For immediate release

February 9, 2024

To view this is PDF, please click here. 

Treaty One Territory, Winnipeg, MB – Manitoba Keewatinowi Okimakanak (MKO) Inc. Grand Chief Garrison Settee on behalf of the 26 communities we represent applauds the Supreme Court of Canada’s decision declaring the federal Act for Indigenous child welfare is constitutional.

Today, in a landmark decision, the Supreme Court of Canada unanimously ruled the federal law, An Act respecting First Nations, Inuit and Métis children, youth and families, which came into effect in January 2020, is constitutional.  The decision dismisses Quebec’s legal challenge to the legislation, and it affirms Indigenous legislation is Paramount to laws of provincial and territorial governments.

The Quebec government had challenged the constitutionality of the federal Act, arguing that child and family services are under provincial jurisdiction and that Canada had overstepped its authority by introducing the legislation.

“The court’s decision reaffirms the inherent right of First Nations to self-determination and to exercise jurisdiction over child welfare”, said Grand Chief Settee.

In Manitoba, 90% of the children in care are Indigenous. The federal Act provides a pathway for Indigenous Nations to develop and implement their own laws for child and family services and to address the over-representation of Indigenous children in the child welfare system.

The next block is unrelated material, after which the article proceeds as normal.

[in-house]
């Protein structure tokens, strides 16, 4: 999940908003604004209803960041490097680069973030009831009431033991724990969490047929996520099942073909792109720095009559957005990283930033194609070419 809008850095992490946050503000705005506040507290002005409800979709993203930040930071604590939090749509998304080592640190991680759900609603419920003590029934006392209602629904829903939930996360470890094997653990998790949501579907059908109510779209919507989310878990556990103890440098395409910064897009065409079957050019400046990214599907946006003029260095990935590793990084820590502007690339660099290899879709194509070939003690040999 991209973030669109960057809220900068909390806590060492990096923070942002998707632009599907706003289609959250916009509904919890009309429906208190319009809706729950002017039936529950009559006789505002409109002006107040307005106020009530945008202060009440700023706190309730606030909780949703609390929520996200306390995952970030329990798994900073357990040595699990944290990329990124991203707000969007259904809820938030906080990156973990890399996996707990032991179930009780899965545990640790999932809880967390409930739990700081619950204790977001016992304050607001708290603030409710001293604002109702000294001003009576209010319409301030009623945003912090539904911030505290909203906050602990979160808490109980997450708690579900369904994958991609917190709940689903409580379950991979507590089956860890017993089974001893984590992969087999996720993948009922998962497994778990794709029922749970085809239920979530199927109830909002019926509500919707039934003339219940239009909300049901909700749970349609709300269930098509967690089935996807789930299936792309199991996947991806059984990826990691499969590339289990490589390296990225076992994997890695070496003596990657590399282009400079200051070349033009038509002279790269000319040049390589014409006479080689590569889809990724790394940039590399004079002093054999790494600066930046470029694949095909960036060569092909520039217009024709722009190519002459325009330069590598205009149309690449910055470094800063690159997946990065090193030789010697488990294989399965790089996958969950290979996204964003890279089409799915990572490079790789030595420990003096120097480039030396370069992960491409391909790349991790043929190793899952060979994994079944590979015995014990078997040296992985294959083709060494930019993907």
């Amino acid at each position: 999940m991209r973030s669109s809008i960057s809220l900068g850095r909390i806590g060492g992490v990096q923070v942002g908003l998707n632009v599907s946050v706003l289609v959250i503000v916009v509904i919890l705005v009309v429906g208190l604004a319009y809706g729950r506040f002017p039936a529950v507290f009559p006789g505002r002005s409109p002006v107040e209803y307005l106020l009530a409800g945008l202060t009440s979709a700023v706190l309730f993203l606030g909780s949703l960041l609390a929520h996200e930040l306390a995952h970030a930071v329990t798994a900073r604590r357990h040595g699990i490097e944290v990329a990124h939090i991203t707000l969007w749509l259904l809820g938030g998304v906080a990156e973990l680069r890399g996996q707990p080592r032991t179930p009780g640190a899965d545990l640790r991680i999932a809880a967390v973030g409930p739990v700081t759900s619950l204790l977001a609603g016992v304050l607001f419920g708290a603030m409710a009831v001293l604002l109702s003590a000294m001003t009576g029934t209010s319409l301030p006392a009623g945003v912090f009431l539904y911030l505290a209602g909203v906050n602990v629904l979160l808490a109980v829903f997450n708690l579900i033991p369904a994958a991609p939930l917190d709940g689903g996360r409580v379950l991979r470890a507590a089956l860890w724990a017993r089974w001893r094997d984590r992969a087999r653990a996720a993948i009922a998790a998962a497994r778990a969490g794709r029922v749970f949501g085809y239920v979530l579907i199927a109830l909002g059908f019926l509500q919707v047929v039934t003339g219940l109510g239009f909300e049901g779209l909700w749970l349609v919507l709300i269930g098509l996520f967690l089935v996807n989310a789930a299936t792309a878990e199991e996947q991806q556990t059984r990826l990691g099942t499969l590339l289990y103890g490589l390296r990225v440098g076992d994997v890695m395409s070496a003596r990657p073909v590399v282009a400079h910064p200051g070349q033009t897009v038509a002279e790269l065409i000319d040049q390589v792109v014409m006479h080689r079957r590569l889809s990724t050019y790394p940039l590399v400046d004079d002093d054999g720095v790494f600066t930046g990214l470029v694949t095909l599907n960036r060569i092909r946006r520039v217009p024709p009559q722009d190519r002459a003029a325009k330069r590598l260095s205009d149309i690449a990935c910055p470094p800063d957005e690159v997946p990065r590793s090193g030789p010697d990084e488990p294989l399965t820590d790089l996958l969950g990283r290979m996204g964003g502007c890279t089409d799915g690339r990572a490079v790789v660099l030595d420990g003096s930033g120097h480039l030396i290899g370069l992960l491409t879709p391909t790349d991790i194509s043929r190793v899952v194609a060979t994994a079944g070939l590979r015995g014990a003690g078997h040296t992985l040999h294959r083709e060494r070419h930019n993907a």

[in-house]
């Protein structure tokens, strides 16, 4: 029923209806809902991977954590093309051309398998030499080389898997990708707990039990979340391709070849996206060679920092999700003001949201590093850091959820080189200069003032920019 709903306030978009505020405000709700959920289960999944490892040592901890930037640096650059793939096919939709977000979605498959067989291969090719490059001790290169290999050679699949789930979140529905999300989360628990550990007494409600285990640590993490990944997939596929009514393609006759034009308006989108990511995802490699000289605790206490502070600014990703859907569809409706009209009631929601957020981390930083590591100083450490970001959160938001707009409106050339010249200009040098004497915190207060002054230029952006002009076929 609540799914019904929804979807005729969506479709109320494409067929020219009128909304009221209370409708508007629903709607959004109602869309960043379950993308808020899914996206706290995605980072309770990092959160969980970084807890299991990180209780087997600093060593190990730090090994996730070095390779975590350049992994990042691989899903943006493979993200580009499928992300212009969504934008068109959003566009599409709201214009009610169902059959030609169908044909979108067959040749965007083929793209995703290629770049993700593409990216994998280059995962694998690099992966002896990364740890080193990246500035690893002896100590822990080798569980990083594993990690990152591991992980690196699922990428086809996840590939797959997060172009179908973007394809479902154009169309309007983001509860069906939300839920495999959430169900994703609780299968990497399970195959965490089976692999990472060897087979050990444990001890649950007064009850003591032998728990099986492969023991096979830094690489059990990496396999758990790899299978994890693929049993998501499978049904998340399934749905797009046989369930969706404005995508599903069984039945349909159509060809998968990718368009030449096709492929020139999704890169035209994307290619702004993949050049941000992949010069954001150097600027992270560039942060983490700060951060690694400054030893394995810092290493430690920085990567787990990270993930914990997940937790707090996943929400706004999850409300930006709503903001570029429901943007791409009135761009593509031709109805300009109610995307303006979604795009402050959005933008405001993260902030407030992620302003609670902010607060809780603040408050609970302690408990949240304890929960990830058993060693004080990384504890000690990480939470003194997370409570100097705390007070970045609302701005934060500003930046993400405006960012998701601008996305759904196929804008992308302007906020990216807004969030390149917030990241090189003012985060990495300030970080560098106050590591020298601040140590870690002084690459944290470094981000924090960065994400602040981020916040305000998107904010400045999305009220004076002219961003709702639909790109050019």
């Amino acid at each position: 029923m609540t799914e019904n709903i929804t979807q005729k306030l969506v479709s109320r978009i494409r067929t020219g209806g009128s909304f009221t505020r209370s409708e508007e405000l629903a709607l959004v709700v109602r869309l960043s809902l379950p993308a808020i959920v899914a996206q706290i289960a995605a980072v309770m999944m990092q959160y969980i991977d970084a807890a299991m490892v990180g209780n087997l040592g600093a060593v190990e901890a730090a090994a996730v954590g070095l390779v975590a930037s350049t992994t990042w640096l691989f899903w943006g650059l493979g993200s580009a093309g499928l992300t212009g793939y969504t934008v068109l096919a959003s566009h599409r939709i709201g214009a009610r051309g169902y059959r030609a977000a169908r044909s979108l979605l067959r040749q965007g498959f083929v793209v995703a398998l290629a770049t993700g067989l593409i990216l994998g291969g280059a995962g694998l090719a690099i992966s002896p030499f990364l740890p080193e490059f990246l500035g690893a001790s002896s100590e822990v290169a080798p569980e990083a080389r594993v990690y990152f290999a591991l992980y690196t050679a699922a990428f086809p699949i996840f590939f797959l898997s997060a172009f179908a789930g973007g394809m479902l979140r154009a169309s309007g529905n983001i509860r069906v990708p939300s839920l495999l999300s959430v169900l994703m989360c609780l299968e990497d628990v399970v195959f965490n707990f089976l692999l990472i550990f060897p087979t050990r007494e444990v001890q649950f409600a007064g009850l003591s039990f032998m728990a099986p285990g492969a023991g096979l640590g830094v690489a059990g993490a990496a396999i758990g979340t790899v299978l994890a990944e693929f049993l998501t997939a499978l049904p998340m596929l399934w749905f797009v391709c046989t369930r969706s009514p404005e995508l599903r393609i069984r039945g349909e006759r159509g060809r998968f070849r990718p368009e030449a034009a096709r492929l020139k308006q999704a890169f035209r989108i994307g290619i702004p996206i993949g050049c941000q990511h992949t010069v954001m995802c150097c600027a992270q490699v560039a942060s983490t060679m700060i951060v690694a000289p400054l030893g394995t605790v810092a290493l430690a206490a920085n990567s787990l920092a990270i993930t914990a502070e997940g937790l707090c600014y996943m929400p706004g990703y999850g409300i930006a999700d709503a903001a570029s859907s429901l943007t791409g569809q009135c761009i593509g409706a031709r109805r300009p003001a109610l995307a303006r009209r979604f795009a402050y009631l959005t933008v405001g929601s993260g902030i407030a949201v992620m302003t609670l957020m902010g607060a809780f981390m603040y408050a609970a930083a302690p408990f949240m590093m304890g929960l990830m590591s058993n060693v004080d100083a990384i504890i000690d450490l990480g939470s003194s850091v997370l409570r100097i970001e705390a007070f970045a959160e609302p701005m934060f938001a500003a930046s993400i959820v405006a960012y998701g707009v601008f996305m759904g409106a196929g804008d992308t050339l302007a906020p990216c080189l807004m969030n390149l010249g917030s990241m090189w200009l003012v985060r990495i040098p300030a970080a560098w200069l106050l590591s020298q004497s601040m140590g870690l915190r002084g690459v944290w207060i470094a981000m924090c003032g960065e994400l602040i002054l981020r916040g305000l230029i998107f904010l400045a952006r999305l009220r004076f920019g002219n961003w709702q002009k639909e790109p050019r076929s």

The court’s ruling marks an historic milestone in the process of reconciliation between Canada and Indigenous Nations. It sends a strong message that Canada is committed to supporting Indigenous Nations in exercising jurisdiction over child welfare.

 

-30-

 

For more information:

Naomi Clarke, Communications Officer

Phone: 204-612-1284

Email: [email protected]

Web: https://mkonation.com/

 

Manitoba Keewatinowi Okimakanak Inc. (MKO) is a non-profit, political advocacy organization that has represented 26 First Nation communities in Manitoba’s North since 1981. The MKO represents more than 72,000 First Nations people.